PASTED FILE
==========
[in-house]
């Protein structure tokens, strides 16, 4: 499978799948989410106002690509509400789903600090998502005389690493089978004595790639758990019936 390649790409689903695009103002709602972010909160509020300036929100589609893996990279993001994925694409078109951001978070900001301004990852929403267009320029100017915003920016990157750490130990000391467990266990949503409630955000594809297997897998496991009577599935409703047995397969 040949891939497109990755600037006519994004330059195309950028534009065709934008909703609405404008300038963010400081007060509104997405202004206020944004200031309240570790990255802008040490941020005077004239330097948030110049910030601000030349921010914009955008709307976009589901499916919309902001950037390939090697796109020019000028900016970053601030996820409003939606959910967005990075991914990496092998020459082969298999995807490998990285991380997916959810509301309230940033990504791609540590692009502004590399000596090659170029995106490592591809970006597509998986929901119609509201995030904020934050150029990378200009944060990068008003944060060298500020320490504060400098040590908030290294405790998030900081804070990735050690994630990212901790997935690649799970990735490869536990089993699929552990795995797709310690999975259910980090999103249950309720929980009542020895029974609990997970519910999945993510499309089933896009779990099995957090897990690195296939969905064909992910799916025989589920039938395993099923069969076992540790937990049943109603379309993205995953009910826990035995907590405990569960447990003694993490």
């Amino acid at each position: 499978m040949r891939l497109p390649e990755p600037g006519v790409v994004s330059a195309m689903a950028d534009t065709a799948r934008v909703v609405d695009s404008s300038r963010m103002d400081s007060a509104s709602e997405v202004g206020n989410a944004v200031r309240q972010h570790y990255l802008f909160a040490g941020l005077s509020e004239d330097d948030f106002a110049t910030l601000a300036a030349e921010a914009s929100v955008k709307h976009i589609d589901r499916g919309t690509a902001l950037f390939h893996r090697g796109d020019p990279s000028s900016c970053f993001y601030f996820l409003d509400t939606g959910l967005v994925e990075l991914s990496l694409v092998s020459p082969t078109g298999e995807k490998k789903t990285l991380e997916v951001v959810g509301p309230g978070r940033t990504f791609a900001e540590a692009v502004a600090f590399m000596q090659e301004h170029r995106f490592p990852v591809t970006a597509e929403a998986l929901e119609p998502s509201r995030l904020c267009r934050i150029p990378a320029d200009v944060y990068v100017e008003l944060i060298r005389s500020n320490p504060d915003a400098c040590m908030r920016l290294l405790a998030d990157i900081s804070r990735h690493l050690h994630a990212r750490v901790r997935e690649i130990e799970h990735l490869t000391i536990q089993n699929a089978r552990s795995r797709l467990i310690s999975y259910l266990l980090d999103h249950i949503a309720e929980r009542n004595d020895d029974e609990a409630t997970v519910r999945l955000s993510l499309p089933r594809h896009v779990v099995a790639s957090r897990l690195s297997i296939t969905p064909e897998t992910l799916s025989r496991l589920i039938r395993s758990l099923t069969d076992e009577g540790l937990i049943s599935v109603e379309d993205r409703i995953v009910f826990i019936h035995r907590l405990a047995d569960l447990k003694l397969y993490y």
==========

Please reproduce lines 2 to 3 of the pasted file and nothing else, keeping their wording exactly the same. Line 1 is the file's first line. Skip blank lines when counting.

């Protein structure tokens, strides 16, 4: 499978799948989410106002690509509400789903600090998502005389690493089978004595790639758990019936 390649790409689903695009103002709602972010909160509020300036929100589609893996990279993001994925694409078109951001978070900001301004990852929403267009320029100017915003920016990157750490130990000391467990266990949503409630955000594809297997897998496991009577599935409703047995397969 040949891939497109990755600037006519994004330059195309950028534009065709934008909703609405404008300038963010400081007060509104997405202004206020944004200031309240570790990255802008040490941020005077004239330097948030110049910030601000030349921010914009955008709307976009589901499916919309902001950037390939090697796109020019000028900016970053601030996820409003939606959910967005990075991914990496092998020459082969298999995807490998990285991380997916959810509301309230940033990504791609540590692009502004590399000596090659170029995106490592591809970006597509998986929901119609509201995030904020934050150029990378200009944060990068008003944060060298500020320490504060400098040590908030290294405790998030900081804070990735050690994630990212901790997935690649799970990735490869536990089993699929552990795995797709310690999975259910980090999103249950309720929980009542020895029974609990997970519910999945993510499309089933896009779990099995957090897990690195296939969905064909992910799916025989589920039938395993099923069969076992540790937990049943109603379309993205995953009910826990035995907590405990569960447990003694993490």
């Amino acid at each position: 499978m040949r891939l497109p390649e990755p600037g006519v790409v994004s330059a195309m689903a950028d534009t065709a799948r934008v909703v609405d695009s404008s300038r963010m103002d400081s007060a509104s709602e997405v202004g206020n989410a944004v200031r309240q972010h570790y990255l802008f909160a040490g941020l005077s509020e004239d330097d948030f106002a110049t910030l601000a300036a030349e921010a914009s929100v955008k709307h976009i589609d589901r499916g919309t690509a902001l950037f390939h893996r090697g796109d020019p990279s000028s900016c970053f993001y601030f996820l409003d509400t939606g959910l967005v994925e990075l991914s990496l694409v092998s020459p082969t078109g298999e995807k490998k789903t990285l991380e997916v951001v959810g509301p309230g978070r940033t990504f791609a900001e540590a692009v502004a600090f590399m000596q090659e301004h170029r995106f490592p990852v591809t970006a597509e929403a998986l929901e119609p998502s509201r995030l904020c267009r934050i150029p990378a320029d200009v944060y990068v100017e008003l944060i060298r005389s500020n320490p504060d915003a400098c040590m908030r920016l290294l405790a998030d990157i900081s804070r990735h690493l050690h994630a990212r750490v901790r997935e690649i130990e799970h990735l490869t000391i536990q089993n699929a089978r552990s795995r797709l467990i310690s999975y259910l266990l980090d999103h249950i949503a309720e929980r009542n004595d020895d029974e609990a409630t997970v519910r999945l955000s993510l499309p089933r594809h896009v779990v099995a790639s957090r897990l690195s297997i296939t969905p064909e897998t992910l799916s025989r496991l589920i039938r395993s758990l099923t069969d076992e009577g540790l937990i049943s599935v109603e379309d993205r409703i995953v009910f826990i019936h035995r907590l405990a047995d569960l447990k003694l397969y993490y």